Zoe Brigley Thompson is an academic and creative writer. She is the author of two books of poetry: Conquest (Bloodaxe, 2012); and The Secret (Bloodaxe, 2007). She is also the editor of the academic volume Feminism, Literature, and Rape Narratives (with Sorcha Gunne), and the poetry anthology Bluebeard’s Wives (with Julie Boden). She is currently co-editing (with Matthew Jarvis) a guide to contemporary poetry in the UK and Ireland. Her poems and articles appear in Poetry Ireland Review, Poetry Review, The Chicago Review, Australian Book Review, PN Review, Women’s Studies Quarterly, Copper Nickel, Poetry Wales, and elsewhere.
She is a member of two major international, collaborative research projects funded by the Spanish Ministry, "Globalized Cultural Markets" and "Bodies in Transit.” She has received fellowships from the British Society of Authors, the Welsh Academy, the English Association, and the Humanities Research Centre. She won an Eric Gregory Award for the best British poets under 30, and was listed for the Dylan Thomas Prize for the best international writers under 35.
Her current monograph project, Beyond the Symbolic Rape is a collection of essays that challenges the cultural use of symbolic rape: an act of sexual violence inserted into a story that has symbolic or allegorical significance. Such use of rape in a narrative can be exploitative because it takes an act of intimate violence and uses it for political, rhetorical, or symbolic means. The essays consider how cultural, literary and filmic texts work for or against this tendency, arguing that more complex, poetic narratives foreground sexual violence as an embodied act perpetrated by individuals and by institutions.
She is also currently working on a her third collection of poetry Hand and Skull, which mingles personal experiences of violence with tellings based on the testimonies of real women, as well as women from myth like Leda and Syrinx. There are letters from fictional women, like Tess Durbeyfield, or Edna Pontellier, the self-destructive heroine of Kate Chopin’s The Awakening, as well as Welsh poet Alun Lewis, and Georgia O’Keeffe. Skulls feature throughout the collection – those from O’Keeffe’s paintings; from a childhood living near farming mountain country; and the skull as a metaphor for a particular kind of overwhelming and bleak sublime. The hands of the collection might be healing or harmful, but they represent the pull of the outside world.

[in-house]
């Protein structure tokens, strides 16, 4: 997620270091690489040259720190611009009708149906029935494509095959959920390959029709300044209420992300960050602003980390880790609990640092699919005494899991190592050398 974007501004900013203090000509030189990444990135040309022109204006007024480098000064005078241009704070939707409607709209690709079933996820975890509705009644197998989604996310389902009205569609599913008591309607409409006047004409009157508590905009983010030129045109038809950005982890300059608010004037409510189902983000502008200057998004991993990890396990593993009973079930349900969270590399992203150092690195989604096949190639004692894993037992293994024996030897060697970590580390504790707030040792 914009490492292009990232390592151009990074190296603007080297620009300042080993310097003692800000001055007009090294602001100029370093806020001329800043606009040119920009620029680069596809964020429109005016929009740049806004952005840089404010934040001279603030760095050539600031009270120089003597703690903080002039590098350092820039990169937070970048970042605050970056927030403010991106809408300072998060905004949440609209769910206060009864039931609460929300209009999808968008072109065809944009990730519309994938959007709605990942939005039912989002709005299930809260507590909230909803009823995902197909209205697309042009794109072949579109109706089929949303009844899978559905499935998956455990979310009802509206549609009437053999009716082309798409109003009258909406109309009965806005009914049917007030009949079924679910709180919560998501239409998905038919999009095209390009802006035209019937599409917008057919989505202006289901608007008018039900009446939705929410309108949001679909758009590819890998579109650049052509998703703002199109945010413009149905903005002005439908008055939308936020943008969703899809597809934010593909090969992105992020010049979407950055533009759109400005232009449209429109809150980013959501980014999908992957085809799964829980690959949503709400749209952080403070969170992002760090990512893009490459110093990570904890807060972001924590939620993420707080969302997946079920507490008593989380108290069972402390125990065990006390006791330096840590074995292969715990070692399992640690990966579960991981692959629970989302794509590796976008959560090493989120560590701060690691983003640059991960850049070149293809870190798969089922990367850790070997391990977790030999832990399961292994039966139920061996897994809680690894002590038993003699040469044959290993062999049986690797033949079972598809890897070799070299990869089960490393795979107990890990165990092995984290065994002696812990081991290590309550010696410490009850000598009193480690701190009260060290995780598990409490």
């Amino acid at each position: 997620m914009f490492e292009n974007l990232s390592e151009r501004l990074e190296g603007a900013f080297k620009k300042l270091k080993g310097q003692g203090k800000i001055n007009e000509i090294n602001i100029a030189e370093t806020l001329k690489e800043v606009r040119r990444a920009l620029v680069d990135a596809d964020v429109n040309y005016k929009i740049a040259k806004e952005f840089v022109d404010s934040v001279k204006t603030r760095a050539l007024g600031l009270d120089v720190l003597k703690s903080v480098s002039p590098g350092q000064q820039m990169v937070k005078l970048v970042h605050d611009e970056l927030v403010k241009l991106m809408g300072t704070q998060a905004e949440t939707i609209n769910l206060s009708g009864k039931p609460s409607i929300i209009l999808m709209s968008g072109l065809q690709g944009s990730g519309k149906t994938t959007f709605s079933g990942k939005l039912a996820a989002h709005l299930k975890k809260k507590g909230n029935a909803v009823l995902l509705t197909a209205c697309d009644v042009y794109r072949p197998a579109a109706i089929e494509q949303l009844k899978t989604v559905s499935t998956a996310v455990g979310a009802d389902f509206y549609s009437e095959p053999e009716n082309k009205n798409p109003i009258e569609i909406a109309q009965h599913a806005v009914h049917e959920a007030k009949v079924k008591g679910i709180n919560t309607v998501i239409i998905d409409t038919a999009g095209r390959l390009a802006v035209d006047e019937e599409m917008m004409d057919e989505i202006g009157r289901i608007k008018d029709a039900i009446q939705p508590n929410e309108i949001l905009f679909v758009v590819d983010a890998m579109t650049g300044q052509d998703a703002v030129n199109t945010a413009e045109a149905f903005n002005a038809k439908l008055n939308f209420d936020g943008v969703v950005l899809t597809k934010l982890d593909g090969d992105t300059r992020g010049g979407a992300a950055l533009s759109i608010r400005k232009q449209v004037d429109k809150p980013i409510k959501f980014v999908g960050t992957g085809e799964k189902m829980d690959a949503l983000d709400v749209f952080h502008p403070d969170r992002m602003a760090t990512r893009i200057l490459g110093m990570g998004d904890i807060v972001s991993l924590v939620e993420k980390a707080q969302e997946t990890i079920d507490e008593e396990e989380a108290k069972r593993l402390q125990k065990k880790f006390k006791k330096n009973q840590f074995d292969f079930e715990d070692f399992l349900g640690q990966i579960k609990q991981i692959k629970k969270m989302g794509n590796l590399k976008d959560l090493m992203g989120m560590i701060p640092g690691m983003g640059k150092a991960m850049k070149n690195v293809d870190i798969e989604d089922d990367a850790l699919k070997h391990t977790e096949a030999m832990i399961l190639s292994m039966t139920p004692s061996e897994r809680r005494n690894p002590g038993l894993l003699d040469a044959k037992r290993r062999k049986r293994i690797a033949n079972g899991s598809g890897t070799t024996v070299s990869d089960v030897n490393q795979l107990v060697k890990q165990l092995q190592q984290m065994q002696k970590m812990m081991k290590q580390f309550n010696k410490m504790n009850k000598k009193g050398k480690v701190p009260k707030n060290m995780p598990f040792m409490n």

Recent peer reviewed publications include:
—The Journal of Gender Studies: ‘Happiness (or Not) After Rape: Hysterics and Harpies in the Media versus Killjoys in Black Women’s Fiction’;
—Feminist Formations: ‘Beyond Symbolic Rape: The Insidious Trauma of Conquest in Marguerite Duras’s The Lover and Eileen Chang’s “Lust, Caution”’;
—Contemporary Women’s Writing: ‘Breaking the Bonds of Domination: Subverting the rape script in short stories by Isabel Allende and Rosario Castellanos’ (with Sorcha Gunne);
—and Orbis Litterarum: ‘The Death and Life of Language: a Kristevan Reading of the Poetry of Gwyneth Lewis in Wales and Medbh McGuckian in Northern Ireland.’
Recent book chapters include:
—‘Écriture Féminine’ in The Edinburgh Companion to Poststructuralism;
—‘Still Devouring Kahlo: Reading Beyond Psychobiography’ in Narratives of Difference;
—‘Displacing and Redefining Trauma: Pascale Petit’s Deer, Birds and Butterflies’ in Devolutionary Readings;
—and 'Rape and the Mystery of the Femme Fatale: Gender Politics in the new Noir Detective Story' in Rape in Anglophone and Scandinavian Crime Fiction.